Some 41 percent said they did not feel safe on two-way roads and 47 percent said the density of traffic in towns and speeding drivers, also made them feel unsafe.

READ ALSO: Why is drink-driving still 'acceptable' in France?


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What to do if you are hit by an uninsured driver in France?

Nearly 23,000 people across France were involved in a road accident with an uninsured motorist in 2021 - so here is what you need to know about being compensated in this situation.

What to do if you are hit by an uninsured driver in France?

For Julien Rencki, the head of the victims solidarity insurance fund, estimates that there are a little less than one million uninsured drivers on French roads, and he expects the number of incidents between uninsured and insured drivers to grow once more.

“In the first six months of 2022, we had already taken care of 15,000 victims, including more than 5,000 with physical injuries,” Rencki told French daily Le Parisien.

So in the not unlikely event that you are hit by an uninsured drover, what should you do?

First, you should check to see whether you are insured “against all risks” with your vehicle insurance. If so, your insurer will be required to compensate you for both injury and property damage.

READ MORE: Seven need-to-know tips for cutting the cost of car insurance in France

You should also check to see whether your plan with your insurance company has a “defence-recovery” clause (this would cover the cost of legal proceedings in the event of a dispute). 

However, if you have a partial coverage plan (in French this is: assurée qu’au tiers) and you are not entitled to compensation with your insurance company, then you can still be entitled to compensation thanks to the victim’s fund (FGA) – an association that exists to provide compensation to victims, including those of road accidents in scenarios where the perpetrator was uninsured.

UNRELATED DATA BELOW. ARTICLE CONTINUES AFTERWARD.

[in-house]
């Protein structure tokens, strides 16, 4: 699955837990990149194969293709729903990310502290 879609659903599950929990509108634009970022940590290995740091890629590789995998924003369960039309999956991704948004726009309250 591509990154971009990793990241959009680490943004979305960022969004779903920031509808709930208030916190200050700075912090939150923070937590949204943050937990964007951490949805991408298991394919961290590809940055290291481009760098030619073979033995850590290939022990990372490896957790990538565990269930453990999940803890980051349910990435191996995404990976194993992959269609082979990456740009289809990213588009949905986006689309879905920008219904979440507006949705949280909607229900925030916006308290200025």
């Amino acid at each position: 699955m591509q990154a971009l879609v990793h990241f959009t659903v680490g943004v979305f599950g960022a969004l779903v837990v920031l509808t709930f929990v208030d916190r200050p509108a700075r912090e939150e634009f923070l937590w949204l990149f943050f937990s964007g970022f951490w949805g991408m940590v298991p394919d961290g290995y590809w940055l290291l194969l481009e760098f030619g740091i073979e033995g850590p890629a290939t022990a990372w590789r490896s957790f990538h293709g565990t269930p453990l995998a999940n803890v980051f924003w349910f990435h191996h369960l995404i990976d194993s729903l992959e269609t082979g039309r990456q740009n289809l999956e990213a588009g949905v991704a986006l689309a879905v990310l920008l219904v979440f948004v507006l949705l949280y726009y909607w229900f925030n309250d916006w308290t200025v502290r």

In fact, if you or the passengers in your car were injured and the police intervened, and it was noted that the person responsible was uninsured or fled, then the officers would have been required to send a report to the victim’s fund. You would be able to access this on their website HERE.

To apply for this financial assistance, you will need to fill out a claim form, and provide identification as well as a copy of the police or gendarmerie report. If you do not have the latter, you can also send a copy of the accident report, as long as it was signed by both parties, or an accident statement with witness signatures. This will serve as proof that you were not at fault in the accident.

You have up to three years to appeal to the FGA.

If you are given an offer for compensation, then you can either accept or refuse it. 

READ MORE: Driving in France: Understanding the new French traffic laws

The rules on car insurance in France

In France, motorists are required to have third-party insurance, and anyone who drives without insurance risks penalties, such as a fine of up to €3,750, a licence suspension for up to three years, or the confiscation of your vehicle. Penalties may be more severe depending on how long the person is proven to have driven without a licence. 

Additionally, for the motorist without insurance, if they are responsible for an accident, they can still be required to pay the victim’s fund if indemnities are paid to the victim. These fees can amount to several thousand euros.

Vehicle insurance companies are seeking to find ways to encourage the uninsured to sign up for plans, as many cite high costs as the reason they do not have insurance. 

For instance, in September, several insurance companies set up ‘inflation packages’ to help young or unemployed drivers afford car insurance, reported Le Parisien.